As far as finding fulfillment and purpose, we can find and prescribe purpose internally. Know yourself and know what you like doing and who you like being around , and use that as a purpose. Get a hobby, start learning something you find interesting, dedicate yourself to some cause or goal.

Just because there is no (apparent) "ultimate" purpose does not mean that you can't find some sort of personal purpose that means a lot TO YOU and to those you interact with in striving towards that purpose.

> But Is there any alternative that could do this for me?

I'd recommend looking outside of religion at the ideas of secular humanism. Here are some great links:

Sam Harris's talk on The Moral Landscape

Matt Dillahunty's similar, but probably more accessible talk on The Superiority of Secular Morality.

Jerry Dewitt's talk on Hope after Faith

Sam Harris's book WAKING UP: A Guide to Spirituality Without Religion or alternatively the Audiobook version or a shorter discussion he had about his book

Sam Harris's Guided Meditation

Carl Sagan's book Demon Haunted World or alternatively the Audiobook version

Neil Tyson's TV series Cosmos

Finally, don't forget to look up secular or atheist groups or communities in your area. The purpose of the group doesn't have to be strictly related to atheism; any community that is not religious focused would work.

by mhornberger   2017-08-19

Will believers see the value of a position that starts off with "of course there is no God!" (1:15 or so) and then just uses church as a community center, or a place with decent art and music? Are believers willing to move beyond doctrine and dogma?

I like de Botton's work in general, though I haven't read this particular book. But in this Ted talk I think he's arguing against a straw man version of atheism. Very few atheists rail against every single thing from religion.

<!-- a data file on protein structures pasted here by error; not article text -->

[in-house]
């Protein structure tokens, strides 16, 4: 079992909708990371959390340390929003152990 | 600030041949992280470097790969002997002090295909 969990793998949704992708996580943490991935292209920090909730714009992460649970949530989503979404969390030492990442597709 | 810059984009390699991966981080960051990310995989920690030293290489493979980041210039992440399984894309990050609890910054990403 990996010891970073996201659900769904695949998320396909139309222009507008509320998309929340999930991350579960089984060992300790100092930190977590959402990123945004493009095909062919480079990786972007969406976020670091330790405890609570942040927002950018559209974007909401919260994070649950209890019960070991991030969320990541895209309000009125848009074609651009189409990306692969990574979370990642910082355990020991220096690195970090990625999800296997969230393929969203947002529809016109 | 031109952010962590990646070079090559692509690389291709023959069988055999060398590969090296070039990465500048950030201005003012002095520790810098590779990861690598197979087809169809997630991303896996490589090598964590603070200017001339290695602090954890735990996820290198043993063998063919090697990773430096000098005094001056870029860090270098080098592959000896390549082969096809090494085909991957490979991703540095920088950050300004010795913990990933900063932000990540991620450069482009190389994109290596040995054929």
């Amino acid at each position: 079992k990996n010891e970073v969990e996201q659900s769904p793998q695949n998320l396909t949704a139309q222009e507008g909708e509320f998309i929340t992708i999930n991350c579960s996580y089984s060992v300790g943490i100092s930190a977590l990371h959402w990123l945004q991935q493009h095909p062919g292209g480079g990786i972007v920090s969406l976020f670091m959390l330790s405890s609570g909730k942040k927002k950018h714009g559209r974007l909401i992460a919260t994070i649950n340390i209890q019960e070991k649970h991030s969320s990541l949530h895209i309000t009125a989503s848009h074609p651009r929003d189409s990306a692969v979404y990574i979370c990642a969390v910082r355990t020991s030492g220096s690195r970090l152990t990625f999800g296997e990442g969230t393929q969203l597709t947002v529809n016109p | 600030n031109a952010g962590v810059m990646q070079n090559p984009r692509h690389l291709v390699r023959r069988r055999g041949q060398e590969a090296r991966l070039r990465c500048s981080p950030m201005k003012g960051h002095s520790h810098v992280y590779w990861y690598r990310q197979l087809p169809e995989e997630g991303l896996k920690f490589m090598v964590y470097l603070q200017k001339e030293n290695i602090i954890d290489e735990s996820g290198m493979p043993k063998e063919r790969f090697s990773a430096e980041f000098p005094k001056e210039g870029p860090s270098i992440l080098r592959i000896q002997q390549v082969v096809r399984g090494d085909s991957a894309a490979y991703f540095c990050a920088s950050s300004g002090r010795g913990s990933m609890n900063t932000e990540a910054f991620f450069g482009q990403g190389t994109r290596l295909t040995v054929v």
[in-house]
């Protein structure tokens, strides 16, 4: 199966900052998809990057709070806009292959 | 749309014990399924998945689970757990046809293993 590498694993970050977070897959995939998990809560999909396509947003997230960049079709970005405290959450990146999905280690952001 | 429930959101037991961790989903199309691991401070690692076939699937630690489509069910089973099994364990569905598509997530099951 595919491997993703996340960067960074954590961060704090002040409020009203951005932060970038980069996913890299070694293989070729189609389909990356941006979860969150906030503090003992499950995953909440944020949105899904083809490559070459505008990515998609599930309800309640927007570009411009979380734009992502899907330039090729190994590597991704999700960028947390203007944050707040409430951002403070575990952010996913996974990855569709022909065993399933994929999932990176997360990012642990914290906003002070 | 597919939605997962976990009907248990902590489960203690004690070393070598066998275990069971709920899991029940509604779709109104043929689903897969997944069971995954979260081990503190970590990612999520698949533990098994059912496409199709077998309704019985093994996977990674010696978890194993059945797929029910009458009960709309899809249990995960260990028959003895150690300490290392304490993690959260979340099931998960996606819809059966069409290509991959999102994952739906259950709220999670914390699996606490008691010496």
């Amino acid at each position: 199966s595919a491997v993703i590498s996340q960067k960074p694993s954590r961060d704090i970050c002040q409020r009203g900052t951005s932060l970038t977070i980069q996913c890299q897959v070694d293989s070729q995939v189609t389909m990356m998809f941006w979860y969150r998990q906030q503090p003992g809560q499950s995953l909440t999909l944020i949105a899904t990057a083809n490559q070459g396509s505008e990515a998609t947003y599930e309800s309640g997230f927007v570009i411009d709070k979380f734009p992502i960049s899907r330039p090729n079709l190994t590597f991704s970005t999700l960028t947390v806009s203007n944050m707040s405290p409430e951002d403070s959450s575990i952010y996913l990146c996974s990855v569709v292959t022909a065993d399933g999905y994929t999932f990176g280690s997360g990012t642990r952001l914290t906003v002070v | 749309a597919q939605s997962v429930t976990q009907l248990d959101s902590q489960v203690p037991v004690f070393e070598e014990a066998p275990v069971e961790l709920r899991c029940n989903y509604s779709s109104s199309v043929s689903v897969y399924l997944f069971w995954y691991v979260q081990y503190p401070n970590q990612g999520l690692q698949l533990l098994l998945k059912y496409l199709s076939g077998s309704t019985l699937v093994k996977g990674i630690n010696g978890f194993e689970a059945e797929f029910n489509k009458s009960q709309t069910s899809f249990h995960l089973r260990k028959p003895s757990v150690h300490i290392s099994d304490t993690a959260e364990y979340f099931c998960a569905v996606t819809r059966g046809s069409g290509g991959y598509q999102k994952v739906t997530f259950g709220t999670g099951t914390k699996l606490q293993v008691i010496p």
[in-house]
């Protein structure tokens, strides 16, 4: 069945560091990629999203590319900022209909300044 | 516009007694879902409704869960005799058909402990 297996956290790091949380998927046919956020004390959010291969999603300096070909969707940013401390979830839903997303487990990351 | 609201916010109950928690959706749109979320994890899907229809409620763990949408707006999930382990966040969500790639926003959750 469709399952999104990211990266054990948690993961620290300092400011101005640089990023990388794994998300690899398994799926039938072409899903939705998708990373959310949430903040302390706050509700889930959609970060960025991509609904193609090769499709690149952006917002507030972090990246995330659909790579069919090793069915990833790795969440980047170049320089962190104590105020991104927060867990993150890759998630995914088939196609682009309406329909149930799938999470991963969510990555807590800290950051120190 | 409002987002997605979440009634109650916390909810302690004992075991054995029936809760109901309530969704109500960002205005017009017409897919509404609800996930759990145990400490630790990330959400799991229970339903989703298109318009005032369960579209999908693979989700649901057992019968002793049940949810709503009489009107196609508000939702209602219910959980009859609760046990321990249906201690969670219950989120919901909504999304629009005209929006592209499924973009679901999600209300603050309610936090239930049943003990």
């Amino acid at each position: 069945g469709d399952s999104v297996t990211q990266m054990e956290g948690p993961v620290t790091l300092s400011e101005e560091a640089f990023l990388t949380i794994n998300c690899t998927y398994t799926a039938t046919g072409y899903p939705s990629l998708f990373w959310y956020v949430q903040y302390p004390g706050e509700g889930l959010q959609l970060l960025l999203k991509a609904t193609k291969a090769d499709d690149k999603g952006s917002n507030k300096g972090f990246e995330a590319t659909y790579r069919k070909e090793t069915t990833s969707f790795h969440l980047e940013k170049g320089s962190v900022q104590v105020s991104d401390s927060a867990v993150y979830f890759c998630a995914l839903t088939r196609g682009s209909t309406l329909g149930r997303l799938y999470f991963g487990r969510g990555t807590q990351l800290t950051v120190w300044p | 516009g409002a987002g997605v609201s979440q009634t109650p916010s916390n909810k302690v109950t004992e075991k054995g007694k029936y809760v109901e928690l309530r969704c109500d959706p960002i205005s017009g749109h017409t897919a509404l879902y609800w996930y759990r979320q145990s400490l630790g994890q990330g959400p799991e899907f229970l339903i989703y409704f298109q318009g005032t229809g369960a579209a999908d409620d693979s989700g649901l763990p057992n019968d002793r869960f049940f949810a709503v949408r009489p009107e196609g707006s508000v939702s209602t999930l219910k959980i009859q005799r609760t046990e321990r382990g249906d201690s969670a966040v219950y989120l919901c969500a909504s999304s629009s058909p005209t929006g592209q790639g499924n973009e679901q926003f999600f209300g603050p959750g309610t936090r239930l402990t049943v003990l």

Many atheists like cathedrals and religious art, music, and literature. I'm fine with engaging the KJV as literature. But how many believers are? I've had believers actually repudiate even the moral content of the New Testament, if it is to be divorced from the supernatural authority of God.

What's interesting too is the mindset he's trying to persuade atheists to embrace is the one believers frequently accuse us of already having. They already think we follow Dawkins or Harris like secular popes. They think we believe in evolution or materialism as a secular dogma that we can't question.

Looking at the dictionary definition of sermon, "a talk on a religious or moral subject," we already have those. There are many great talks by Christopher Hitchens, Neil deGrasse Tyson and many others, entreating listeners to embrace a secular worldview. Look up "Skepticon" on Youtube. Talk after talk advocating for the superiority, even the moral superiority, of a secular worldview. Those are sermons. We already hand out copies of Sagan's Demon-Haunted World with hushed assurances of "read this--it changed my life." Sagan called science "informed worship."

We already have this stuff. What believers actually want is basically for non-believers to stop being critical of religion. Believers want atheists to be more "moderate" (by which they mean, respectful of religion, or just silent) but they themselves would reject almost every remedy de Botton offers. Most prominently, starting off with the position of "of course there's no God." Is that really the truce being offered?